Thursday, March 1, 2012

Brannigans Potato Crisps (U.K. Snacks, Part 2)

Pair these entrée-flavored chips with chip-flavored chips and you’ve got yourself a complete meal.

While Chris and I were waiting to board the plane back home, these unusual Brannigans flavors of chips -- pardon me, flavours of crisps -- caught my eye at an airport gift shop. You’ll notice they’re all based on main course meat dishes.

According to the bags, these are “proper thick cut crisps.” That’s good, because if one wishes to maintain a respectable standing within British society, one mustn’t be seen associating with crisps of the improper sort. You’d never live down the scandal.

I’m fairly certain that’s Brannigans the Crispmaker on the front of the bag, looking all pleased with himself. Well, good sir Brannigans, you best wipe that grin off your face. I’ve tried your crisps and I found them lacking.

Here’s the Lunch Blog take on each variety.
  • Roast Lamb & Mint: As an avid lover of lamb chops, this was the flavor I was most excited to try, and thus the flavor I was most disappointed in. Since you’re practically attacked by the smell of mint when you open the bag, it’s a big surprise when there's not that much mint flavor there -- roughly that of an ABC piece of Wrigley’s Spearmint. So if you’re looking for a crisp that combines slightly minty overtones with a gamy aftertaste, does Brannigans ever have the crisp for you.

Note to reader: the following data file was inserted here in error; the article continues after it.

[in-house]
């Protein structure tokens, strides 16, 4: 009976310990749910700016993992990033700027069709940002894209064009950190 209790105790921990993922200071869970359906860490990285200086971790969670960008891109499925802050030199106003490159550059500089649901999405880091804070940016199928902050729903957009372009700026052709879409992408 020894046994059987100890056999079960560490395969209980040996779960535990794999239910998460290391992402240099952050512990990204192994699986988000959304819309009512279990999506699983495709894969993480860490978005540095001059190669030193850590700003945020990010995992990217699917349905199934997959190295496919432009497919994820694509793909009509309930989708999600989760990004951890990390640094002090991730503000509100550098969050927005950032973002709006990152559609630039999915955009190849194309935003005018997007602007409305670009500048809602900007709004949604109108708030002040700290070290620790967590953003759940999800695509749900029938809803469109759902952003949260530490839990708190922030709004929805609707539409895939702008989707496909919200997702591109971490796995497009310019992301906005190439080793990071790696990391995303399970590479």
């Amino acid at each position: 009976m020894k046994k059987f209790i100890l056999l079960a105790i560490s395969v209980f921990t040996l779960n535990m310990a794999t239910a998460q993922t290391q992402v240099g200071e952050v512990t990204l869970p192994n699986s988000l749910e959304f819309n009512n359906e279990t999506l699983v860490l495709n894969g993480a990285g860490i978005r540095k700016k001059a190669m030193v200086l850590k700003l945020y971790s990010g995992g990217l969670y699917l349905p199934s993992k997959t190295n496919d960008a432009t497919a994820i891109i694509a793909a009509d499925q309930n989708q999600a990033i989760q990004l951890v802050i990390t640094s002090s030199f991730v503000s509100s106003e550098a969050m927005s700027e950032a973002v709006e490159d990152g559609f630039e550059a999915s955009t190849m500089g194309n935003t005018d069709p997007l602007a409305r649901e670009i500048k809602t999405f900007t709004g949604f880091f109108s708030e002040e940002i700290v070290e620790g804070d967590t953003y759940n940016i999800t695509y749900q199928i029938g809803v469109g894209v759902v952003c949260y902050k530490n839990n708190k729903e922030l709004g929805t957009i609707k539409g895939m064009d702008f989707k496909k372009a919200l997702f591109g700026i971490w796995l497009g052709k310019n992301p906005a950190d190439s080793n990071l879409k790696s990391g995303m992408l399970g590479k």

• Smoked Ham & Pickle: While these crisps aren’t labeled as barbecue, these taste just like your average barbecue chip, except for an awesome hit of vinegary pickle. Take note, chipperies of America -- as pickles are an essential part of the barbecue experience, what say you take a cue from these guys and start incorporating a bit of pickle essence into all your barbecue varieties?
  • Roast Beef & Mustard: Roasty, maybe. Beefy and mustardy, not so much. These crisps taste more akin to boiled potatoes, plus they’re curiously mushy. It’s like Brannigans decided to take all the bad stereotypes of British food and encapsulate them in chip form.
So no, even if Brannigans crisps were available stateside, there’s nothing here that would tempt me to switch up my snack chip of choice from my beloved Funyuns. Still, it's always fun to try a new kind of chip, and I look forward to sampling Brannigans’ upcoming Steak & Kidney and Fish & Chips flavors.

Brannigans hasn’t started making them yet, but come on -- you know they’re coming.


  1. There will always be an England.

  2. A lot of flavour though in comparison to Walkers or Lays, if I must say so myself.